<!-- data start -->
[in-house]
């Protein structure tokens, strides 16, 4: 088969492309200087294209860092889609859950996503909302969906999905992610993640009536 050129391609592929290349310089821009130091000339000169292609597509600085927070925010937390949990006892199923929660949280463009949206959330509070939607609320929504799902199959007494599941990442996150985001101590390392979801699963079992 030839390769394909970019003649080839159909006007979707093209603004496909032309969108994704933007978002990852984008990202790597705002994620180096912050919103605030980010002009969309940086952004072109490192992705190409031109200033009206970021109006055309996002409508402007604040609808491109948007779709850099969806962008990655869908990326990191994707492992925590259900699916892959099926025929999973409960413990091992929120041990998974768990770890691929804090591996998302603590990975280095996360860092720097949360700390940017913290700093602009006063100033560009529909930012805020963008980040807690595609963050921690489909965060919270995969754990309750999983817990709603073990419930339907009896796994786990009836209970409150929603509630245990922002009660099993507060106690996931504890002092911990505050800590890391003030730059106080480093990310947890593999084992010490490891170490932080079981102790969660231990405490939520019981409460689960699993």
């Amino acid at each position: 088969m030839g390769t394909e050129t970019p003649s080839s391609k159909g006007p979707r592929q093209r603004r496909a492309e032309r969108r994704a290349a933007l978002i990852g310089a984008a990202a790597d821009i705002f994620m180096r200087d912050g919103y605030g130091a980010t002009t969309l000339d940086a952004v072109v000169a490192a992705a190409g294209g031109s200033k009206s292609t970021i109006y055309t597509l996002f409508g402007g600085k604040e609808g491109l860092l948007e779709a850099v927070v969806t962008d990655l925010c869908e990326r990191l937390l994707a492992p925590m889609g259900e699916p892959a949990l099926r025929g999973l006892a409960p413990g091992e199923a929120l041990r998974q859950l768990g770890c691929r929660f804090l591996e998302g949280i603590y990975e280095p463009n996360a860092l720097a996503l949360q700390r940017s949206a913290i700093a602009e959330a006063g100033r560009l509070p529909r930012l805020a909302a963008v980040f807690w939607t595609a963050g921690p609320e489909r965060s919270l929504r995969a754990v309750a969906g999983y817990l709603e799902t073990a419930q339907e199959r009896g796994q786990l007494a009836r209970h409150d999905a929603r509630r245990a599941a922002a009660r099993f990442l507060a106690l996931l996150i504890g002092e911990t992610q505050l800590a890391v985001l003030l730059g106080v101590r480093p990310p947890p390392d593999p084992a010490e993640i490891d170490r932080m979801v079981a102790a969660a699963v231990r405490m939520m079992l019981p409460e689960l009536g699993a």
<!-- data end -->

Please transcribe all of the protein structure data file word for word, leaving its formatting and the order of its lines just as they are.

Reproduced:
[in-house]
């Protein structure tokens, strides 16, 4: 088969492309200087294209860092889609859950996503909302969906999905992610993640009536 050129391609592929290349310089821009130091000339000169292609597509600085927070925010937390949990006892199923929660949280463009949206959330509070939607609320929504799902199959007494599941990442996150985001101590390392979801699963079992 030839390769394909970019003649080839159909006007979707093209603004496909032309969108994704933007978002990852984008990202790597705002994620180096912050919103605030980010002009969309940086952004072109490192992705190409031109200033009206970021109006055309996002409508402007604040609808491109948007779709850099969806962008990655869908990326990191994707492992925590259900699916892959099926025929999973409960413990091992929120041990998974768990770890691929804090591996998302603590990975280095996360860092720097949360700390940017913290700093602009006063100033560009529909930012805020963008980040807690595609963050921690489909965060919270995969754990309750999983817990709603073990419930339907009896796994786990009836209970409150929603509630245990922002009660099993507060106690996931504890002092911990505050800590890391003030730059106080480093990310947890593999084992010490490891170490932080079981102790969660231990405490939520019981409460689960699993």
């Amino acid at each position: 088969m030839g390769t394909e050129t970019p003649s080839s391609k159909g006007p979707r592929q093209r603004r496909a492309e032309r969108r994704a290349a933007l978002i990852g310089a984008a990202a790597d821009i705002f994620m180096r200087d912050g919103y605030g130091a980010t002009t969309l000339d940086a952004v072109v000169a490192a992705a190409g294209g031109s200033k009206s292609t970021i109006y055309t597509l996002f409508g402007g600085k604040e609808g491109l860092l948007e779709a850099v927070v969806t962008d990655l925010c869908e990326r990191l937390l994707a492992p925590m889609g259900e699916p892959a949990l099926r025929g999973l006892a409960p413990g091992e199923a929120l041990r998974q859950l768990g770890c691929r929660f804090l591996e998302g949280i603590y990975e280095p463009n996360a860092l720097a996503l949360q700390r940017s949206a913290i700093a602009e959330a006063g100033r560009l509070p529909r930012l805020a909302a963008v980040f807690w939607t595609a963050g921690p609320e489909r965060s919270l929504r995969a754990v309750a969906g999983y817990l709603e799902t073990a419930q339907e199959r009896g796994q786990l007494a009836r209970h409150d999905a929603r509630r245990a599941a922002a009660r099993f990442l507060a106690l996931l996150i504890g002092e911990t992610q505050l800590a890391v985001l003030l730059g106080v101590r480093p990310p947890p390392d593999p084992a010490e993640i490891d170490r932080m979801v079981a102790a969660a699963v231990r405490m939520m079992l019981p409460e689960l009536g699993a």